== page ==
We would like to take a moment to congratulate our very own James “Jim” Radig, a Senior Associate with Arenson Law Group, PC, on his 2016 AV® Preeminent™ Peer Review Rating. In order to earn the AV® certification mark from Martindale-Hubbell®, lawyers must be reviewed and ranked by their peers as possessing the highest degree of professional excellence.
The Martindale-Hubbell® Peer Review Ratings are used by attorneys to refer clients to other attorneys who possess both the high ethical standards and professional abilities that are requisite for AV® certification. Jim’s areas of practice include estate planning (wills and trusts), business law, real estate law, corporate law, probate, and litigation.
Jim Arenson of Arenson Law Group, PC, is excited to announce that we represented Jim Rydell and Matt Halbur in their purchase of the Ford and Lincoln dealership in Independence, Iowa on July 1, 2015. We are honored to have had the opportunity to represent these individuals in this acquisition.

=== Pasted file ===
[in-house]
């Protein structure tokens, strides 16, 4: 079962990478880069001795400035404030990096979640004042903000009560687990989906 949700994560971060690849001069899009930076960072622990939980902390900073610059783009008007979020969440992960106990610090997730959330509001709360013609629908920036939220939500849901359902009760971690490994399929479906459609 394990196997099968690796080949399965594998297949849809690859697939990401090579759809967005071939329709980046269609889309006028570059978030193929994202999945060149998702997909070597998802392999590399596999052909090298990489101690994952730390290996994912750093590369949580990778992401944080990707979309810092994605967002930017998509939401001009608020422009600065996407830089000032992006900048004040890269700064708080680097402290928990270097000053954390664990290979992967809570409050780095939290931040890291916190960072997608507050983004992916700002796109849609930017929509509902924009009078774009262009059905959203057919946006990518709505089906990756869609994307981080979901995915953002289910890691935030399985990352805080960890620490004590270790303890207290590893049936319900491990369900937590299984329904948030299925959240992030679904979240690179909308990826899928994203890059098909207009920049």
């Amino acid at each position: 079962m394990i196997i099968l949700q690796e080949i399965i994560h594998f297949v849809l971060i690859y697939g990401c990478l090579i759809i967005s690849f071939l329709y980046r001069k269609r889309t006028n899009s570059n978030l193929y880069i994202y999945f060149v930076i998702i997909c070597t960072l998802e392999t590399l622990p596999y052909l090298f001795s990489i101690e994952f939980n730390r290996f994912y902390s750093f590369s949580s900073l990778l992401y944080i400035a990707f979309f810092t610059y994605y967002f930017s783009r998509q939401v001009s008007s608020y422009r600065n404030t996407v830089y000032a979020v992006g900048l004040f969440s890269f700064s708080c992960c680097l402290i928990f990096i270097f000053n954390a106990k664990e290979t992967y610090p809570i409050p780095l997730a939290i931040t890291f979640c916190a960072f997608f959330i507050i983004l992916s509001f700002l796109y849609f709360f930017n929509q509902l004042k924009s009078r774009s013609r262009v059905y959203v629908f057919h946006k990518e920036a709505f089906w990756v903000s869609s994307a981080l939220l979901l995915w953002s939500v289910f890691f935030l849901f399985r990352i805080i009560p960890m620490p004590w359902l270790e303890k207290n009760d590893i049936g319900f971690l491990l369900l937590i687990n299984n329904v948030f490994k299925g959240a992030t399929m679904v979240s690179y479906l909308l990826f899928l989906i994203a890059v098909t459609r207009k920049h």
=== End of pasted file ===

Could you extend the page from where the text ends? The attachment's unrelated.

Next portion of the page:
An Iowa Supreme Court May 2, 2014 decision may affect Iowa Automotive dealers and their customers. Many dealerships promote their business through the use of plate frames. The Iowa Supreme Court has put a small hiccup in the use of plate frames for dealerships and all Iowans.
Under Iowa Code 321.37(3), “It is unlawful for the owner of a vehicle to place any frame around or over the registration plate which does not permit full view of all numerals and letters printed on the registration plate.” The Court determined that “all numerals and letters” includes the county information on the bottom of Iowa plates. Based on that decision, police can stop a vehicle and issue citations for any license plate in which numerals or letters are covered or partially covered. This decision may give police “probable cause” to stop a vehicle without evidence of other violations.
Arenson Law Group, PC, urges dealerships to look at your advertising plate frames. Don’t be the reason that your customer gets stopped. The dissenting Iowa Supreme Court Justice, Justice Appel, warned: “For the thousands of Iowans who have a frame that promotes a sports team, or an auto dealer, or have a nice (or not so nice) slogan, beware!”